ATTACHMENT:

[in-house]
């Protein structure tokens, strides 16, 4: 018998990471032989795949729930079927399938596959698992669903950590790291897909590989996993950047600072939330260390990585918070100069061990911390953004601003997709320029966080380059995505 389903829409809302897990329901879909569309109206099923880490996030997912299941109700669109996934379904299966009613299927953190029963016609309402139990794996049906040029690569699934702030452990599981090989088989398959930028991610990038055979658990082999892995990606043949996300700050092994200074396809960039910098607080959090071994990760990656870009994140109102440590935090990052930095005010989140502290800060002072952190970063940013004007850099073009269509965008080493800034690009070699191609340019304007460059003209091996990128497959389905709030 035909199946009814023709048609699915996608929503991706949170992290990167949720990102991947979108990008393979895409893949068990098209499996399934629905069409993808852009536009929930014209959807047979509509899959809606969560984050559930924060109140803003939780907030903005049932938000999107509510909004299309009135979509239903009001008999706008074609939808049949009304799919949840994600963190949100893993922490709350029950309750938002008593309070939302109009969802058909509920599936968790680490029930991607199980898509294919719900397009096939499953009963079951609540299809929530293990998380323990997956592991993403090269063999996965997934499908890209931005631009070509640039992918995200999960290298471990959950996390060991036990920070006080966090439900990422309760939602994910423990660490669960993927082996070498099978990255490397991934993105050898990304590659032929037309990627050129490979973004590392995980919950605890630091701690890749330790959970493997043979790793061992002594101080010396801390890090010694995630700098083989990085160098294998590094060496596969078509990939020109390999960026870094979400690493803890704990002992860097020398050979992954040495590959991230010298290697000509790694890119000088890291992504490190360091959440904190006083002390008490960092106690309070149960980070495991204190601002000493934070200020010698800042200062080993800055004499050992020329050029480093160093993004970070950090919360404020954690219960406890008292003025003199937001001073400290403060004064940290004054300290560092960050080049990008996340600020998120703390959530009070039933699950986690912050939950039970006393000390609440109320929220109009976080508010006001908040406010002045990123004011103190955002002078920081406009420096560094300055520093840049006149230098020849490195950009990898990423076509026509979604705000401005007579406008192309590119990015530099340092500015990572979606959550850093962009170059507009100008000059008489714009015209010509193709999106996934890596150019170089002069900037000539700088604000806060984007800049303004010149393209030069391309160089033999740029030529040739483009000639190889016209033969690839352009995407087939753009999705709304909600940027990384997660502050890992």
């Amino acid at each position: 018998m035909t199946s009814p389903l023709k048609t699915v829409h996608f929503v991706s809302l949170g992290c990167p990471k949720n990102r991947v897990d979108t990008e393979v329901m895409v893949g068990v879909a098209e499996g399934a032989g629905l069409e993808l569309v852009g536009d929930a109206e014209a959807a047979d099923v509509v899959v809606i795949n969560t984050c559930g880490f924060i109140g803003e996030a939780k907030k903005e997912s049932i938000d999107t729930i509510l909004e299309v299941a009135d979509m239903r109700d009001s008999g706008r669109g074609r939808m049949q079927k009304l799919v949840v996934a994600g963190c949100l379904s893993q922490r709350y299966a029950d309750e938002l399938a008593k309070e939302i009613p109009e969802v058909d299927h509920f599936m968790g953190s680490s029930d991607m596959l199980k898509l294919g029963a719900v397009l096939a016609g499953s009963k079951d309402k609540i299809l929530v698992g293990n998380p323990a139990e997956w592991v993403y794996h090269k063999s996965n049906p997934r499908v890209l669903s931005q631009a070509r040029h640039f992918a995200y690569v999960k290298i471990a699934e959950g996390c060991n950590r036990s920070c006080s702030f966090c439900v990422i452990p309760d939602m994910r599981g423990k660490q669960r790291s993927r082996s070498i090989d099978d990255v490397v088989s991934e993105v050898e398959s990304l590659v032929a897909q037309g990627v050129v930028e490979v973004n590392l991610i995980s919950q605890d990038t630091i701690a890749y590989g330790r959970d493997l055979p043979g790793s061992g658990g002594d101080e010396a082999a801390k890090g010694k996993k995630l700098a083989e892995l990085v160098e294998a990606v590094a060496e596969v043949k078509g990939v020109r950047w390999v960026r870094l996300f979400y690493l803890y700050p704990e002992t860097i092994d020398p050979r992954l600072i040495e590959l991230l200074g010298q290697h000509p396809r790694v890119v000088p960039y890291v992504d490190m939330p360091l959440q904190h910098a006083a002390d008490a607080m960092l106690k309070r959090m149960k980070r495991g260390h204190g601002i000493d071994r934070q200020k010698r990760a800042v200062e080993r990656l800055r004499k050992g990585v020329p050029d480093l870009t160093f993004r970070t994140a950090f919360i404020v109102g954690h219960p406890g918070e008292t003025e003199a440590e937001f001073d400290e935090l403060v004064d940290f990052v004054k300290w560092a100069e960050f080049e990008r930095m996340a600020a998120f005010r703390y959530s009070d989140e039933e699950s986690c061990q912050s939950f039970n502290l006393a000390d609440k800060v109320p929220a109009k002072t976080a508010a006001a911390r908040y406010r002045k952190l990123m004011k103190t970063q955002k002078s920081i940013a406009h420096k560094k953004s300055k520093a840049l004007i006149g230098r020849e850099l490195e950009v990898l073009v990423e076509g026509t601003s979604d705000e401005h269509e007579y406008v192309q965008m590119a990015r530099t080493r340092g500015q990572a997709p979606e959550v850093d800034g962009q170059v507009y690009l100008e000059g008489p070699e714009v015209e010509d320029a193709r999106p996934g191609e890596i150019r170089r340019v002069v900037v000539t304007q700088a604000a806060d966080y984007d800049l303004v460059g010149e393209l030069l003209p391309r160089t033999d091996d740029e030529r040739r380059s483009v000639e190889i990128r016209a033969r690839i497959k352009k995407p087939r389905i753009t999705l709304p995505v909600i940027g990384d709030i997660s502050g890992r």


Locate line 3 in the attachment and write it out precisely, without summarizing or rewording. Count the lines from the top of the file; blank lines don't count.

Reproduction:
């Amino acid at each position: 018998m035909t199946s009814p389903l023709k048609t699915v829409h996608f929503v991706s809302l949170g992290c990167p990471k949720n990102r991947v897990d979108t990008e393979v329901m895409v893949g068990v879909a098209e499996g399934a032989g629905l069409e993808l569309v852009g536009d929930a109206e014209a959807a047979d099923v509509v899959v809606i795949n969560t984050c559930g880490f924060i109140g803003e996030a939780k907030k903005e997912s049932i938000d999107t729930i509510l909004e299309v299941a009135d979509m239903r109700d009001s008999g706008r669109g074609r939808m049949q079927k009304l799919v949840v996934a994600g963190c949100l379904s893993q922490r709350y299966a029950d309750e938002l399938a008593k309070e939302i009613p109009e969802v058909d299927h509920f599936m968790g953190s680490s029930d991607m596959l199980k898509l294919g029963a719900v397009l096939a016609g499953s009963k079951d309402k609540i299809l929530v698992g293990n998380p323990a139990e997956w592991v993403y794996h090269k063999s996965n049906p997934r499908v890209l669903s931005q631009a070509r040029h640039f992918a995200y690569v999960k290298i471990a699934e959950g996390c060991n950590r036990s920070c006080s702030f966090c439900v990422i452990p309760d939602m994910r599981g423990k660490q669960r790291s993927r082996s070498i090989d099978d990255v490397v088989s991934e993105v050898e398959s990304l590659v032929a897909q037309g990627v050129v930028e490979v973004n590392l991610i995980s919950q605890d990038t630091i701690a890749y590989g330790r959970d493997l055979p043979g790793s061992g658990g002594d101080e010396a082999a801390k890090g010694k996993k995630l700098a083989e892995l990085v160098e294998a990606v590094a060496e596969v043949k078509g990939v020109r950047w390999v960026r870094l996300f979400y690493l803890y700050p704990e002992t860097i092994d020398p050979r992954l600072i040495e590959l991230l200074g010298q290697h000509p396809r790694v890119v000088p960039y890291v992504d490190m939330p360091l959440q904190h910098a006083a002390d008490a607080m960092l106690k309070r959090m149960k980070r495991g260390h204190g601002i000493d071994r934070q200020k010698r990760a800042v200062e080993r990656l800055r004499k050992g990585v020329p050029d480093l870009t160093f993004r970070t994140a950090f919360i404020v109102g954690h219960p406890g918070e008292t003025e003199a440590e937001f001073d400290e935090l403060v004064d940290f990052v004054k300290w560092a100069e960050f080049e990008r930095m996340a600020a998120f005010r703390y959530s009070d989140e039933e699950s986690c061990q912050s939950f039970n502290l006393a000390d609440k800060v109320p929220a109009k002072t976080a508010a006001a911390r908040y406010r002045k952190l990123m004011k103190t970063q955002k002078s920081i940013a406009h420096k560094k953004s300055k520093a840049l004007i006149g230098r020849e850099l490195e950009v990898l073009v990423e076509g026509t601003s979604d705000e401005h269509e007579y406008v192309q965008m590119a990015r530099t080493r340092g500015q990572a997709p979606e959550v850093d800034g962009q170059v507009y690009l100008e000059g008489p070699e714009v015209e010509d320029a193709r999106p996934g191609e890596i150019r170089r340019v002069v900037v000539t304007q700088a604000a806060d966080y984007d800049l303004v460059g010149e393209l030069l003209p391309r160089t033999d091996d740029e030529r040739r380059s483009v000639e190889i990128r016209a033969r690839i497959k352009k995407p087939r389905i753009t999705l709304p995505v909600i940027g990384d709030i997660s502050g890992r």